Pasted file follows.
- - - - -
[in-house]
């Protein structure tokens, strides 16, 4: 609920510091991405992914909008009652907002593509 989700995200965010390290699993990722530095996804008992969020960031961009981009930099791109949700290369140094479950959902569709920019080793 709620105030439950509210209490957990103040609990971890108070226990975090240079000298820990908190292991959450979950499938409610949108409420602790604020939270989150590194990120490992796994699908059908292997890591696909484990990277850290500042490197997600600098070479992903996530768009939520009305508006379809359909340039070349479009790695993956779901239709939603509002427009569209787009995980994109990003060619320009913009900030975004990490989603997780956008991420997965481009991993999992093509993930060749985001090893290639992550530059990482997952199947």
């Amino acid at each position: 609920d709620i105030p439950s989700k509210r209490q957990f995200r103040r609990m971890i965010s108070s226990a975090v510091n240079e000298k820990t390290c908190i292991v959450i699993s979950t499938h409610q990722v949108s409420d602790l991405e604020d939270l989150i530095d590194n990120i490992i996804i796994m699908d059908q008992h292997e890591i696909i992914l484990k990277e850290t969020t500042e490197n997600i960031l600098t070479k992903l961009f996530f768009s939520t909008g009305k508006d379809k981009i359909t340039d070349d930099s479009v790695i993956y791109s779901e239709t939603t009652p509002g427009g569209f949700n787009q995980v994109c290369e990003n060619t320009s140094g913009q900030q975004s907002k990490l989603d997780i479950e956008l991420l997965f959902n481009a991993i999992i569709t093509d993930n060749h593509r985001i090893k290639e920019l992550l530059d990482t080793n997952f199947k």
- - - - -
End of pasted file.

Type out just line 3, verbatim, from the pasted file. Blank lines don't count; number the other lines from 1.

């Amino acid at each position: 609920d709620i105030p439950s989700k509210r209490q957990f995200r103040r609990m971890i965010s108070s226990a975090v510091n240079e000298k820990t390290c908190i292991v959450i699993s979950t499938h409610q990722v949108s409420d602790l991405e604020d939270l989150i530095d590194n990120i490992i996804i796994m699908d059908q008992h292997e890591i696909i992914l484990k990277e850290t969020t500042e490197n997600i960031l600098t070479k992903l961009f996530f768009s939520t909008g009305k508006d379809k981009i359909t340039d070349d930099s479009v790695i993956y791109s779901e239709t939603t009652p509002g427009g569209f949700n787009q995980v994109c290369e990003n060619t320009s140094g913009q900030q975004s907002k990490l989603d997780i479950e956008l991420l997965f959902n481009a991993i999992i569709t093509d993930n060749h593509r985001i090893k290639e920019l992550l530059d990482t080793n997952f199947k």